DIY Vintage Pallet Signs

Merci Sign Full Kitchen pixlr

After redoing our kitchen a year ago I decided it was finally time to hang some art (a little late, I know, but it’s hard for me to make holes in freshly painted walls).   But what to hang?  So, in my house we are constantly working on gratitude, being aware and grateful for all the many gifts God has given us every day. I decided “thank you” in French and Italian would be appropriate phrases to hang in the kitchen. So, here is a tutorial on, ” how to make a vintage looking pallet sign”.

First, deconstruct your pallets and arrange them according to the size you are looking to hang.  If you do not know how to deconstruct a pallet you can always go to your Home Depot and have them cut your lumber down to your size.  Our husbands put the pallets together for us so we picked a 12×48 size to hang over my kitchen windows.  Then we lightly sanded the wood, not to smooth perfection, but enough to get rid of major splinters. For this look rough edges are ok.

Light sanding to prep for staining

Light sanding to prep for staining

The next step is to stain the wood. We like Verathane Stain + Poly in Dark Walnut because the color is rich and beautiful, it is a stain and sealer in one, and a little goes a long way.

After sanding time to stain the wood

After sanding the wood is ready to  stain

We applied one coat, brushing in the direction of the grain. In the picture below you can see the stain color on one of the signs.

Dark Walnut Stain

Dark Walnut Stain

Then we printed out the words we wanted on the sign and projected them onto the pallet.  Now I know you are thinking, “great, I will just get out my projector, no problem”. Like we all just have them hanging out in a closet somewhere. If you don’t have a projector we have successfully used a newspaper transfer as well.  Basically print the design you want and place it over the newspaper and secure with painters tape, press firmly as you trace your design and this will cause the newspaper ink to transfer to the wood. (We will do a step-by-step tutorial on that soon.)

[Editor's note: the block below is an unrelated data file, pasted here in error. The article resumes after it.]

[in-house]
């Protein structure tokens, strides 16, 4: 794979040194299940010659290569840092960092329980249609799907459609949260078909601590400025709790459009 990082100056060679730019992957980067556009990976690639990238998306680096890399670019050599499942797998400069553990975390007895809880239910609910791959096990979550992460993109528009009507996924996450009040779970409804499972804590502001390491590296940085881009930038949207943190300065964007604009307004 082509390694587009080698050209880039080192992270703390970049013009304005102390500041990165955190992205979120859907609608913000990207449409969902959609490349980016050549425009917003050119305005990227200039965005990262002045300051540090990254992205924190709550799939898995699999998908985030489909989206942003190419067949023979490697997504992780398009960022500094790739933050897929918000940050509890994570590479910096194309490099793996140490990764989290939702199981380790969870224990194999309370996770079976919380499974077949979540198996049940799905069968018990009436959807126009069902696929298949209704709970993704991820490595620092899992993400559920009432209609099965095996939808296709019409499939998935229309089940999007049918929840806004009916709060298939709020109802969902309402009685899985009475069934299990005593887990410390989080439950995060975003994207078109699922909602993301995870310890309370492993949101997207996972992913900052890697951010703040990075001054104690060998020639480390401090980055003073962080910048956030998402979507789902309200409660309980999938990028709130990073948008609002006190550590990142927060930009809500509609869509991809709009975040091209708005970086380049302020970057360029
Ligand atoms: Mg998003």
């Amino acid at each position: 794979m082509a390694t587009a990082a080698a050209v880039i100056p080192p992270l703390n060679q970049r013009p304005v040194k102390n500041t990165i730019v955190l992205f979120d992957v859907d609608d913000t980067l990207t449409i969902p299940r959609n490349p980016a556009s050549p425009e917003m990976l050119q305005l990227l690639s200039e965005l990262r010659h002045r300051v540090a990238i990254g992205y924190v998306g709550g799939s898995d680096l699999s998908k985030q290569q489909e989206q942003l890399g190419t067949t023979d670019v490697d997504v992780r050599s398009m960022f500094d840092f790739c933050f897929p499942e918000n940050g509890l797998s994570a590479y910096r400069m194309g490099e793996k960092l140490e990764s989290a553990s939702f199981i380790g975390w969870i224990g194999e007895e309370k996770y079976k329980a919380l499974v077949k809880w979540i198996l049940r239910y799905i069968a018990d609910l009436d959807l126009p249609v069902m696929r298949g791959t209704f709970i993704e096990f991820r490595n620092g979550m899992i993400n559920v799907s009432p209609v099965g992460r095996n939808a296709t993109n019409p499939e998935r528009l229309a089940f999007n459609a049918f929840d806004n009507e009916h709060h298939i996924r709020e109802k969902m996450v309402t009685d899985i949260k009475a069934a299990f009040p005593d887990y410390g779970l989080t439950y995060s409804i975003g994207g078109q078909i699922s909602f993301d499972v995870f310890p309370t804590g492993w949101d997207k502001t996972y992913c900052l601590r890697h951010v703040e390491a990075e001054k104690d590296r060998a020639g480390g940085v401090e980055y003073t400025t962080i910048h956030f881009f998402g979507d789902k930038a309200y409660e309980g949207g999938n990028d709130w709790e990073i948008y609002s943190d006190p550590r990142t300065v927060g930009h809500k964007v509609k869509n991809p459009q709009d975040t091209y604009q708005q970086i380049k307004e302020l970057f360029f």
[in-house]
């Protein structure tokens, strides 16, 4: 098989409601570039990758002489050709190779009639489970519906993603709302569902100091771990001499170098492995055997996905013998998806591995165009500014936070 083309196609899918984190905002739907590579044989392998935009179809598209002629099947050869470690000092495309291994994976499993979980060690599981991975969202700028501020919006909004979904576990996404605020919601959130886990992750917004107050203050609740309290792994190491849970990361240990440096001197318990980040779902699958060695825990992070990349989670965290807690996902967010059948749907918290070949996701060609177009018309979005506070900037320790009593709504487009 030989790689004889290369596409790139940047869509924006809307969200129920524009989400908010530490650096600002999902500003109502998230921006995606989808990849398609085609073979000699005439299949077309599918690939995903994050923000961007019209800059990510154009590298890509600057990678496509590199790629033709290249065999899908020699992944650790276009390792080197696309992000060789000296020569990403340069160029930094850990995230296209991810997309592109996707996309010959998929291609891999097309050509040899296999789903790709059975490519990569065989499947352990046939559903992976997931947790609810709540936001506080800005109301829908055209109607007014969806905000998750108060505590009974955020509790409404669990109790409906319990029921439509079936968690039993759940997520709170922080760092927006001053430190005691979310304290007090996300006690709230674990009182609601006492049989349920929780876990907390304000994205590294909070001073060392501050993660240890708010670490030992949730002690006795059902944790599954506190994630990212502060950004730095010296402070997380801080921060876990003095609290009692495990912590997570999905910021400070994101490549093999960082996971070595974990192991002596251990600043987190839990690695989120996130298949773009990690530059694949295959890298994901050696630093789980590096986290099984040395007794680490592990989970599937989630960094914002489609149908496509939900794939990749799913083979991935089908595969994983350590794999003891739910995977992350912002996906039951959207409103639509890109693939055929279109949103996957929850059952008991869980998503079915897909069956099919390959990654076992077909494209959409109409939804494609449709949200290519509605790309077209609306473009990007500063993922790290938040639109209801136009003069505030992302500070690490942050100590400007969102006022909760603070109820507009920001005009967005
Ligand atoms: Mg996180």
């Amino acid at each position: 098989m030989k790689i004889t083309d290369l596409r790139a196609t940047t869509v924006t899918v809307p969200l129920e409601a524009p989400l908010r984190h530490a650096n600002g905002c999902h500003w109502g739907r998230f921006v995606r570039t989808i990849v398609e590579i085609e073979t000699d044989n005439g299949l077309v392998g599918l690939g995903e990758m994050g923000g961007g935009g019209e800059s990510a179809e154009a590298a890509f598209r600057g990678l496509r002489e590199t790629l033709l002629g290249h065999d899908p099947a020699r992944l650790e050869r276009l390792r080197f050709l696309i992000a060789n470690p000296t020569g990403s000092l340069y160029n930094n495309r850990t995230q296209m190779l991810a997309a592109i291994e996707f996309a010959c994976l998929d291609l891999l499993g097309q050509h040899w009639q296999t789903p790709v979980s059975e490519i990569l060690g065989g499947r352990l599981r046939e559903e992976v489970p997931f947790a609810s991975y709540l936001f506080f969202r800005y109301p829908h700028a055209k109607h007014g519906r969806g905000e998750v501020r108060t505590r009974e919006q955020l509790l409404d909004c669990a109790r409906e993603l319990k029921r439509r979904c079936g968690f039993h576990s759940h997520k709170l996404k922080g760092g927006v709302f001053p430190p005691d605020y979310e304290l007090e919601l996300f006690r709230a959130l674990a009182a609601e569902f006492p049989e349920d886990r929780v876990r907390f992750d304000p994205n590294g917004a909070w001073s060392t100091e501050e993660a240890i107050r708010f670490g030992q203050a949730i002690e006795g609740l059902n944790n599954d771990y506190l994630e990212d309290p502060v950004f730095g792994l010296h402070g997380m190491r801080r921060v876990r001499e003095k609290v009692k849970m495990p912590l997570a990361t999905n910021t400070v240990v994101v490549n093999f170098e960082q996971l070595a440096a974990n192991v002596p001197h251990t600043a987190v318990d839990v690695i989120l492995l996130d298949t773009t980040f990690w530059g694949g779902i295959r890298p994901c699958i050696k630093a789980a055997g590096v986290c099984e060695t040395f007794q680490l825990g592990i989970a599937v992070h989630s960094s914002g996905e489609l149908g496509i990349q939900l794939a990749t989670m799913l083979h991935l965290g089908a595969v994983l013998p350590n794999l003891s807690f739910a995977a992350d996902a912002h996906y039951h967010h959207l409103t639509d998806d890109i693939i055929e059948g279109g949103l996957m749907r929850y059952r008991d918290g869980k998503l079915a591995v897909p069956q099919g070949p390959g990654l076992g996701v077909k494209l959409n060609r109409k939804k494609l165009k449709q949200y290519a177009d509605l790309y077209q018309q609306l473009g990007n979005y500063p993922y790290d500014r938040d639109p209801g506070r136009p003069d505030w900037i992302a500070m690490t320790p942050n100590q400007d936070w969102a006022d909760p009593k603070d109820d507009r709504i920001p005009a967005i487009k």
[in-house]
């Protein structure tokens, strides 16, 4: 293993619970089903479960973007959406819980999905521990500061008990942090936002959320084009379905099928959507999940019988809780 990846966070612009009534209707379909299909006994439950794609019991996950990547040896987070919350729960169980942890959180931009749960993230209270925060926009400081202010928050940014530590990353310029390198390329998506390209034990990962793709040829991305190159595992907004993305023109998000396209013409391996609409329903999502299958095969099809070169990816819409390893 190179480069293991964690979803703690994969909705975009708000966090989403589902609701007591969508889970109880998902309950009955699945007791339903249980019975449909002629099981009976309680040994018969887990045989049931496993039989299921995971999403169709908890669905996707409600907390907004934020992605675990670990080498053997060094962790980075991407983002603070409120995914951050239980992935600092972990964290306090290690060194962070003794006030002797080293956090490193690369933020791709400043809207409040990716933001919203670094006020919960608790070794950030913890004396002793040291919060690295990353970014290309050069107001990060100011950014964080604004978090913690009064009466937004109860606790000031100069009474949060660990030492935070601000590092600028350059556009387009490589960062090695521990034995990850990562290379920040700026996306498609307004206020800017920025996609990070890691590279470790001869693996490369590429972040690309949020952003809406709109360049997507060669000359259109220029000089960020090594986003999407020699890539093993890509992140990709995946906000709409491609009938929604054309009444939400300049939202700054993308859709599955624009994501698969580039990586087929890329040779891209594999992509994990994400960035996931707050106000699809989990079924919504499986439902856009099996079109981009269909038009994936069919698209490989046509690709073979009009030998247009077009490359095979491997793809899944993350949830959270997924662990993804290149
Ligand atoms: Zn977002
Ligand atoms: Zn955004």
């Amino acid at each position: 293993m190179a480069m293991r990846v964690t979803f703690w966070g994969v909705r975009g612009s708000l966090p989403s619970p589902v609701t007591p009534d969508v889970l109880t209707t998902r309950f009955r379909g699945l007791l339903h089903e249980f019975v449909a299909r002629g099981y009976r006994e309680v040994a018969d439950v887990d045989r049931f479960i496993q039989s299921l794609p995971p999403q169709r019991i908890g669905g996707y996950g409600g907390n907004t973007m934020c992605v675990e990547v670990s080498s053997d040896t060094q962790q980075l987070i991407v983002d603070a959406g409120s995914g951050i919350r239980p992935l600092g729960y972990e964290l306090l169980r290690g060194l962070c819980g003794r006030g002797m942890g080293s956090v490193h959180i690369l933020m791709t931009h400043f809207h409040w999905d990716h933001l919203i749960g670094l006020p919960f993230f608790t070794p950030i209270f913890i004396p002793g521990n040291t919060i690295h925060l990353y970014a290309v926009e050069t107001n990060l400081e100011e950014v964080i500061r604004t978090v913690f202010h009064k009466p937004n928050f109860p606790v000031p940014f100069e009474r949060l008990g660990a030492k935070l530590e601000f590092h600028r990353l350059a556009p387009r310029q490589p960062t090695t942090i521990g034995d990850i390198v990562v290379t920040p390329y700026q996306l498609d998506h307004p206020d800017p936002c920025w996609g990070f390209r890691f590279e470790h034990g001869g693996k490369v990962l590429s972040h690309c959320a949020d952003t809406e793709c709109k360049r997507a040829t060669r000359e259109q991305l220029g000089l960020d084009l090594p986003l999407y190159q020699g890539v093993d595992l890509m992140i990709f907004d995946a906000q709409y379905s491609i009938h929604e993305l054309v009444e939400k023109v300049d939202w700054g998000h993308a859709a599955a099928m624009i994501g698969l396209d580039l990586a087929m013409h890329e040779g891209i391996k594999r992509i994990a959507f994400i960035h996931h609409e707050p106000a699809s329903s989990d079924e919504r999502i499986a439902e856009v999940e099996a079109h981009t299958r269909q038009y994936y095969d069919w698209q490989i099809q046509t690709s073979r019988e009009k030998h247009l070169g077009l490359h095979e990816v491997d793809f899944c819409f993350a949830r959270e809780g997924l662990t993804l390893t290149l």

Pencil the design onto wood

Pencil the design onto wood

Next we used Annie Sloan Chalk Paint (we used Old White) to fill in our design.

Filling in design

Filling in design

After we finished this step and the paint was completely dry, we sanded the words to give it a distressed look.  We then wiped the sign down with a damp cloth, going around each letter to get the white dust off the sign. 

Sand to distress lettering

Sand to distress lettering

Finally, with a damp paint brush and a little stain, go back over the sign to give it a vintage looking finish. Here is our finished product.

Finished sign

Finished sign

Merci Finished Sign

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